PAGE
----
I heard the sound that Gordon Lightfoot was getting, with Charlie McCoy and Kenny Buttrey. I’d used Charlie and Kenny both before, and I figured if he could get that sound, I could…. but we couldn’t get it. (Laughs) It was an attempt to get it, but it didn’t come off. We got a different sound… I don’t know what you’d call that… It’s a muffled sound.
~Bob Dylan (to Jann Wenner November 29, 1969)
John Wesley Harding finds Dylan had once again heading off in an wildly different direction. God knows it sounds way different than the previous album, hard to miss that fact. John Hinchey, author of Like a Complete Unknown, writes: “The Dylan who shows up on this record performs one of the most astonishingly abrupt about-faces in the history of rock ‘n’ roll”. The writing style has changed as well. The Beats are no longer a primary influence. Thematically it’s a bit different too. The lyrics indicate a markedly different philosophical outlook.
The entire album was record with just Dylan on harmonica and acoustic guitar, Charlie McCoy on bass, and Kenny Buttrey on drums. The two country-ish songs also include Pete Drake on steel guitar. The sound is muted, soft and subtle, no wild guitar hi-jinks from the likes of Mike Bloomfield or Robbie Robertson.
Although it’s a non-electric, it doesn’t sound like a folk record. Yet, outside of Down Along the Cove and I’ll Be Your Baby Tonight, it’s not really a country sound either. Producer Bob Johnston said, “I don’t think it’s really country; some of it is like country; some of it is like the ’29 dust-bowl days of Woody Guthrie”. 1
It might be asked,”why the abrupt change?”. But of course, who among us would be surprised by an abrupt change from Dylan? Many have guessed that the sound was a reaction to the psychedelic pop music that was becoming very popular at the time, perhaps best represented by The Beatles’ hugely influential Sargent Pepper recording. Personally, I’m not buying that. Dylan has been quoted that he had been reading the Bible on a daily basis and listening to the music of Hank Williams around the time. 2 Certainly this is a much more likely source of the album’s sound, much more likely than Dylan plotting to bring down the new sound of the Beatles.
The writing style is also obviously radically different. No more Beat-like “motorcycled Black Madonna two-wheeled Gypsy Queen”. No more “20 pages of vomit” Like a Rolling Stone. The songs of John Wesley Harding are short and concise, none more that a few stanzas. In fact, John Gibbens notes six of the songs consist of eight quatrains with the same AABB rhyme pattern. Several of the songs are written as parables, obviously influenced by the Bible.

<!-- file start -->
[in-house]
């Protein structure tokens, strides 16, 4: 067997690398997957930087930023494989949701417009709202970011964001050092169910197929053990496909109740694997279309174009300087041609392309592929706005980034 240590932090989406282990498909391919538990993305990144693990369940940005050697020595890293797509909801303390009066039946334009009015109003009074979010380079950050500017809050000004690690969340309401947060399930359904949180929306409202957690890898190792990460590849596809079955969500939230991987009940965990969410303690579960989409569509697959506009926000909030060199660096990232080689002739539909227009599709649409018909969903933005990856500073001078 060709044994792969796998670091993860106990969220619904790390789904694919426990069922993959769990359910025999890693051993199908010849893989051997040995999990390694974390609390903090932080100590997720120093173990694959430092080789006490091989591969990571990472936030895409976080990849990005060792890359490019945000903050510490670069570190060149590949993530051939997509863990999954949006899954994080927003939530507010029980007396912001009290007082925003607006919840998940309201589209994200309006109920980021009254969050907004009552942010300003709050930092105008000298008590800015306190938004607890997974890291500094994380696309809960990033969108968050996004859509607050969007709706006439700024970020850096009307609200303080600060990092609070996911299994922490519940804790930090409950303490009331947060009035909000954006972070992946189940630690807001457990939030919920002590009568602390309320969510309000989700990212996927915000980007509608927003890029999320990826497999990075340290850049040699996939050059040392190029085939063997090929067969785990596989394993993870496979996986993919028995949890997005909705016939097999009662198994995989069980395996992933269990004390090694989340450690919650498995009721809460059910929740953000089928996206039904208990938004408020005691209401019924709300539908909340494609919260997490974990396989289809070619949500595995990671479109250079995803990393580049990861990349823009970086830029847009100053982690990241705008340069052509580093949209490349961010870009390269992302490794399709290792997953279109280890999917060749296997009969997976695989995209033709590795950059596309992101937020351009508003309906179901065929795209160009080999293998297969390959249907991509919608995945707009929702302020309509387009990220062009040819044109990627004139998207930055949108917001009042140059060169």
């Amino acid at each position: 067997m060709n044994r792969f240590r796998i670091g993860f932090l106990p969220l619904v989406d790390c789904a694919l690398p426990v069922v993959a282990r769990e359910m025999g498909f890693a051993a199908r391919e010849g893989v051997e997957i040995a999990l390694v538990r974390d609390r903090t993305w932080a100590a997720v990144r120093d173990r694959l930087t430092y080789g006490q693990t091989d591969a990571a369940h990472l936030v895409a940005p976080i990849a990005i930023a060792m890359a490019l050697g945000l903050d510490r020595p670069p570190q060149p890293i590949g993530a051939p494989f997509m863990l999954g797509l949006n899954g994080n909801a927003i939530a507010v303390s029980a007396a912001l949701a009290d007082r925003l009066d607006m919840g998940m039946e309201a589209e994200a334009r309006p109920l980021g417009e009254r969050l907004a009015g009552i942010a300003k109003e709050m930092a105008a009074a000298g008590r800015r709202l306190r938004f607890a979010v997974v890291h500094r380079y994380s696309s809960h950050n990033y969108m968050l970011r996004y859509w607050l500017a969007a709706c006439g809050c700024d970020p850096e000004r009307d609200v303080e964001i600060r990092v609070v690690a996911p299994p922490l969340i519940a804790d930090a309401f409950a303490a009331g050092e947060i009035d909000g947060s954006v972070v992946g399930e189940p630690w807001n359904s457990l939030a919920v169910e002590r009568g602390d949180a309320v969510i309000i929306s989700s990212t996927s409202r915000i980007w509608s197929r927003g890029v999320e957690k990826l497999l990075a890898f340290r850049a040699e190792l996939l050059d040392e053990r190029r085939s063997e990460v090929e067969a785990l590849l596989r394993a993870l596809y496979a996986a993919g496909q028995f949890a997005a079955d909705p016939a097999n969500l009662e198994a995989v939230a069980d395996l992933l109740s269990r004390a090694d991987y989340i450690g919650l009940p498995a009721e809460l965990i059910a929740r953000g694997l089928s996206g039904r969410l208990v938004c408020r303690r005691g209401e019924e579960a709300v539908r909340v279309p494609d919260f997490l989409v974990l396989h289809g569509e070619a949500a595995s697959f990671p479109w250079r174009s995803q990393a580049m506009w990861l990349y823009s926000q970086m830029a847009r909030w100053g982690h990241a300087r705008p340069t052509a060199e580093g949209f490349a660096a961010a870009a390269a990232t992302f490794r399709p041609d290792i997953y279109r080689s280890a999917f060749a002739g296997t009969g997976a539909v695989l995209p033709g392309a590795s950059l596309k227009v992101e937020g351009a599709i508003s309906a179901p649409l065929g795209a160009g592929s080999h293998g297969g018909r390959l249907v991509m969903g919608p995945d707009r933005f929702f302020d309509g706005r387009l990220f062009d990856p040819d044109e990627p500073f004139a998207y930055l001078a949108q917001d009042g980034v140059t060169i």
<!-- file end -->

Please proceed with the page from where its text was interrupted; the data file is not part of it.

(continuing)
Many commentators have noted that the theme of many of the songs center on salvation and guilt, themes that were notably absence from the earlier work. I Dreamed I Saw St. Augustine and As I Went Out One Morning are two obvious examples. Gibbens also notes that several songs describe “states of bondage followed by a subsequent release” (Drifter’s Escape being the most obvious). David Pichaske notes that the album has a “new sense of guilt and need for atonement”.
Yet the more things change the more they stay the same. Although there are clearly differences, there are also similarities with what came before. One constant theme of Dylan’s work is the outsider hero. The outlaw hero in the song John Wesley Harding echos the admiration for the outlaw in many earlier Dylan songs, such as Outlaw Blues, It’s All Right Ma, I’m Only Bleeding, and Absolutely Sweet Marie, to name just a few. Another persistent theme is a protest against societies misguided, old-fashion norms, such as Drifter’s Escape, As I Went Out One Morning, which are reminiscent ofearlier songs such as Maggie’s Farm and Just Like Tom Thumb’s Blues. Also, Dylan’s work often warns of some coming apocalypse, such as A Hard Rain Is Gonna Fall, and The Times They Are A’Changing. John Wesley Harding has plenty of that, the most notable example being All Around the Watchtower.
Interesting trivia: According to Clinton Heylin (The Recording Sessions), the songs for the album were written all within a five week period, and the entire album was record in three afternoon sessions.
John Wesley Harding didn’t have the impact of the three landmark albums that preceded it. It didn’t change the world of pop music. But that’s too much to ask. Harding is a substantial piece of work in which Dylan the seeker boldly moves his art in a new direction both musically and lyrically. Bucking the current pop music trends, Dylan sets off into a new musical direction, not folk and not country. Lyrically, he abandons the Beat influences, choosing instead a concise William Blake-ian style, heavily influenced by the parables of the New Testament.
Link to a Singout Broadside issue. See page 12 for JWH interpretations.